In a nutshell, the divestment movement will not reduce demand for oil and gas. It will transfer the supply of fossil fuel to companies that are more polluting, less transparent, less sensitive to societal pressures, and less committed to addressing the climate crisis.
Missing the mark
The divestment movement is understandably enjoying widespread appeal in a time of climate emergency. But by targeting the low-hanging fruit that are IOCs, the movement misses the more complex question of how to actually reduce the global demand for fossil fuels.
To achieve that goal, we’d be better off creating a regulatory environment that forces both IOCs and NOCs to redirect their energies. For example, eliminating fossil fuel subsidies and putting a price on carbon would make heavily investing in renewables—already cheaper to produce than fossil fuels—more attractive for all energy companies.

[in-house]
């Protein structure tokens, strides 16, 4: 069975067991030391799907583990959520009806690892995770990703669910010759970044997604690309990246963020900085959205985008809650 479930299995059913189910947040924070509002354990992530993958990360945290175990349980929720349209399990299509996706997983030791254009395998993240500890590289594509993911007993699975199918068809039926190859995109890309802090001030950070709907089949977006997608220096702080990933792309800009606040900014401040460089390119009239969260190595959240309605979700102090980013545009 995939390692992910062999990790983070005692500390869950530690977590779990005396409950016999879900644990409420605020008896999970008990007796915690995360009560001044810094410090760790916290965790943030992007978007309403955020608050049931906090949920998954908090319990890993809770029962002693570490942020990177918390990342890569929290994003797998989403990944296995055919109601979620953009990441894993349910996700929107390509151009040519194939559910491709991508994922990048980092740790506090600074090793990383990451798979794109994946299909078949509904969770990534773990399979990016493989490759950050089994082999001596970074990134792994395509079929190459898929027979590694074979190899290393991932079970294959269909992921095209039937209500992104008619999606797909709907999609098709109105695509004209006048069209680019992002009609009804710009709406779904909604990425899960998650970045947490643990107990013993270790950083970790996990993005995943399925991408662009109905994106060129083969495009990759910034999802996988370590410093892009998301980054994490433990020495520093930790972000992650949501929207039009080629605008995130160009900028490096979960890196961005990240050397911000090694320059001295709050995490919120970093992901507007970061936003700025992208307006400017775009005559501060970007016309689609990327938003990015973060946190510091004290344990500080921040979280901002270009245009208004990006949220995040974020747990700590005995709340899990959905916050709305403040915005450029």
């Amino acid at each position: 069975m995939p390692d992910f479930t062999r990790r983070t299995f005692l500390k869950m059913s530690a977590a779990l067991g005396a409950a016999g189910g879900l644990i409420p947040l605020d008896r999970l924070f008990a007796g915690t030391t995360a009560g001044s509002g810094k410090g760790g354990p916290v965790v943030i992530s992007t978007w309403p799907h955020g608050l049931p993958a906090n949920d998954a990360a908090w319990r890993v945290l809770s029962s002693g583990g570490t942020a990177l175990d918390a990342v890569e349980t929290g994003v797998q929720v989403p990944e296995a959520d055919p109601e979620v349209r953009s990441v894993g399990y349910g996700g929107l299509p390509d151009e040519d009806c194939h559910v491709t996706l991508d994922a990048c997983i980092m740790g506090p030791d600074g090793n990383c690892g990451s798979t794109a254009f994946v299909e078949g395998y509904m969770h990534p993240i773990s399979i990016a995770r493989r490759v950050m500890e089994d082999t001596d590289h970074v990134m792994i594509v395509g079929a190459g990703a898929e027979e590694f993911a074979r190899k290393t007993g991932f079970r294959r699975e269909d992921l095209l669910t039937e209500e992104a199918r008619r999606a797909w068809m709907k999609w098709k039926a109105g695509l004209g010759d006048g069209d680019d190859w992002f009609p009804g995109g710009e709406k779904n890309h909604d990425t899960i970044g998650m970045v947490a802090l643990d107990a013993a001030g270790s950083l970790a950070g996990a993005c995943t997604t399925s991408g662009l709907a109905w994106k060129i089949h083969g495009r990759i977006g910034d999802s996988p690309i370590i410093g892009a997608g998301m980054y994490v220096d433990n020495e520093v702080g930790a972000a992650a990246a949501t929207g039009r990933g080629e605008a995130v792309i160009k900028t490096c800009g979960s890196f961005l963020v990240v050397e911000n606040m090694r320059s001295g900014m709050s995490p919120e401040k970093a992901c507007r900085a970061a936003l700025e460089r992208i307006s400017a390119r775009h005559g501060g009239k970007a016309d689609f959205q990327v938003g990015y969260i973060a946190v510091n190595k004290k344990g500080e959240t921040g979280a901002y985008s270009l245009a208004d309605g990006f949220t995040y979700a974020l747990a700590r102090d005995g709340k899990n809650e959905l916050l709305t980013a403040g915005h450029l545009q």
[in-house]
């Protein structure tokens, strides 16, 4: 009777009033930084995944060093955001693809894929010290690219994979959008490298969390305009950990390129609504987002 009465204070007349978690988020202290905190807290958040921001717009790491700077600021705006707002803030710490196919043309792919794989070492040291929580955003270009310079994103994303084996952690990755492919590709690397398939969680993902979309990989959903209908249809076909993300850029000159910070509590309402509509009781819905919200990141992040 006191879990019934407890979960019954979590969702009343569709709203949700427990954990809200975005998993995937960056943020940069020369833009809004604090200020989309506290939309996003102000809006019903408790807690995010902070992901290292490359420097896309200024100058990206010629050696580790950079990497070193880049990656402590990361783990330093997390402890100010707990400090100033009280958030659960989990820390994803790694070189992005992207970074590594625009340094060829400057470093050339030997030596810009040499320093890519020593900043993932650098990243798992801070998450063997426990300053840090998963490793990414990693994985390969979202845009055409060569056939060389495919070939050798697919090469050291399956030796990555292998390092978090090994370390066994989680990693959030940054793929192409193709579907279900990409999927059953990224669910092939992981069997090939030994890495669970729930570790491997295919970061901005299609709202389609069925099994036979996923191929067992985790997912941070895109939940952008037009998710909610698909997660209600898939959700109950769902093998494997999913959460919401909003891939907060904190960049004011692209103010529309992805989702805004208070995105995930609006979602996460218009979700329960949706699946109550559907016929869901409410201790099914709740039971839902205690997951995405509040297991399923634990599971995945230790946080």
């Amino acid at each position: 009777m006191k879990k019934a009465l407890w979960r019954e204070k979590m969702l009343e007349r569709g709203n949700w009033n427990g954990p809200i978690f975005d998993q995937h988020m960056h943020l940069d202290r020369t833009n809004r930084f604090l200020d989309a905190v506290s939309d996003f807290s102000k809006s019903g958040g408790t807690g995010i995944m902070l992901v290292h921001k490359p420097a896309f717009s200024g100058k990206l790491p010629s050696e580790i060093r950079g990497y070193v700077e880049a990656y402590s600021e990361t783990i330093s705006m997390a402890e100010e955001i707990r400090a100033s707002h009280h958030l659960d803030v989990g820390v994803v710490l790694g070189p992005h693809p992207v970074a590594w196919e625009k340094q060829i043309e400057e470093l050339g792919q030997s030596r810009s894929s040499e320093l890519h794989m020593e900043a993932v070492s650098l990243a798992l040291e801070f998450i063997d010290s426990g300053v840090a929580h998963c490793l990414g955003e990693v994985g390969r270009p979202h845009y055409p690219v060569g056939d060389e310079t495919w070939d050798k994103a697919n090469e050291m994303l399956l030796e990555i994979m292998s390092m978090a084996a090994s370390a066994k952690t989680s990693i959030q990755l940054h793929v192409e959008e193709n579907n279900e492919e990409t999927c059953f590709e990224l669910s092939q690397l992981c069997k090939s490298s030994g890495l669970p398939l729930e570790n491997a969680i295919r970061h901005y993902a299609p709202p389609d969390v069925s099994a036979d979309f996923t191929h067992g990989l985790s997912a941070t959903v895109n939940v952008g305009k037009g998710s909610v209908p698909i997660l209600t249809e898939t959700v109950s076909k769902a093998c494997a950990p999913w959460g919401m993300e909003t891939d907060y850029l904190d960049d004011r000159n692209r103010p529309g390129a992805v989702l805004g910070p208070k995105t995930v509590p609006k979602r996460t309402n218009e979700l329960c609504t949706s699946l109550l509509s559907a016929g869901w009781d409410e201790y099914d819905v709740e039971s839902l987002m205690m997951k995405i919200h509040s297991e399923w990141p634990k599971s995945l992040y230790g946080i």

Such changes could also generate nearly US$3 trillion by 2030 for governments worldwide. These funds could be used to massively scale up renewables, prioritise the development of energy storage to address the intermittent nature of such power, and improve energy efficiency in industry, transport and housing—which will make fossil fuels increasingly redundant.
While IOCs now produce much less fossil fuel than they used to, they still have a huge amount of expertise that could be applied to the energy transition. In my view, rather than transferring power to less environmentally conscious NOCs, we should make use of them.
As for those with shares in fossil fuel companies: exercise your powers as a shareholder to pressure them to support the energy transition as constructively and ethically as possible. Your influence matters.
Stefan Andreasson is a senior lecturer at Queen’s University Belfast. This article was originally published on The Conversation.